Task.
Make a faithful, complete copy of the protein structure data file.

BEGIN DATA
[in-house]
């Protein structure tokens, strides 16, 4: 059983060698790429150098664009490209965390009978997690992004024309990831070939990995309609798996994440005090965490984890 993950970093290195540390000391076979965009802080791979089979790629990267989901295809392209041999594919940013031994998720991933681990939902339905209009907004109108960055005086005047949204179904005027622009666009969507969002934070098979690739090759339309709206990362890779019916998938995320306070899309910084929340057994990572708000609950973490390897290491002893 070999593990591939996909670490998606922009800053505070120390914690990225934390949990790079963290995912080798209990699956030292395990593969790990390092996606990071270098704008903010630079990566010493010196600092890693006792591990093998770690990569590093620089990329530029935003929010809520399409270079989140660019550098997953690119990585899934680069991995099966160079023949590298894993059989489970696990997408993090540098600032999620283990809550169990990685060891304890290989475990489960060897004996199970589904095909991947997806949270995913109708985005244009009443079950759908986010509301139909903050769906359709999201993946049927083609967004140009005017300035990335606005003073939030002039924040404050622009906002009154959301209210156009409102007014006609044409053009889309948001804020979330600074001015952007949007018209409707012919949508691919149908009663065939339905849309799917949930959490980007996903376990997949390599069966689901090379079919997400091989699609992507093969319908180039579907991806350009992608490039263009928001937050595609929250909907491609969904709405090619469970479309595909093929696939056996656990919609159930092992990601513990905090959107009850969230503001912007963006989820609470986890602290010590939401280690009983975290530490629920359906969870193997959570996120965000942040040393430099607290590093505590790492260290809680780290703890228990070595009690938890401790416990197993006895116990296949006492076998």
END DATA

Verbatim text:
[in-house]
């Protein structure tokens, strides 16, 4: 059983060698790429150098664009490209965390009978997690992004024309990831070939990995309609798996994440005090965490984890 993950970093290195540390000391076979965009802080791979089979790629990267989901295809392209041999594919940013031994998720991933681990939902339905209009907004109108960055005086005047949204179904005027622009666009969507969002934070098979690739090759339309709206990362890779019916998938995320306070899309910084929340057994990572708000609950973490390897290491002893 070999593990591939996909670490998606922009800053505070120390914690990225934390949990790079963290995912080798209990699956030292395990593969790990390092996606990071270098704008903010630079990566010493010196600092890693006792591990093998770690990569590093620089990329530029935003929010809520399409270079989140660019550098997953690119990585899934680069991995099966160079023949590298894993059989489970696990997408993090540098600032999620283990809550169990990685060891304890290989475990489960060897004996199970589904095909991947997806949270995913109708985005244009009443079950759908986010509301139909903050769906359709999201993946049927083609967004140009005017300035990335606005003073939030002039924040404050622009906002009154959301209210156009409102007014006609044409053009889309948001804020979330600074001015952007949007018209409707012919949508691919149908009663065939339905849309799917949930959490980007996903376990997949390599069966689901090379079919997400091989699609992507093969319908180039579907991806350009992608490039263009928001937050595609929250909907491609969904709405090619469970479309595909093929696939056996656990919609159930092992990601513990905090959107009850969230503001912007963006989820609470986890602290010590939401280690009983975290530490629920359906969870193997959570996120965000942040040393430099607290590093505590790492260290809680780290703890228990070595009690938890401790416990197993006895116990296949006492076998």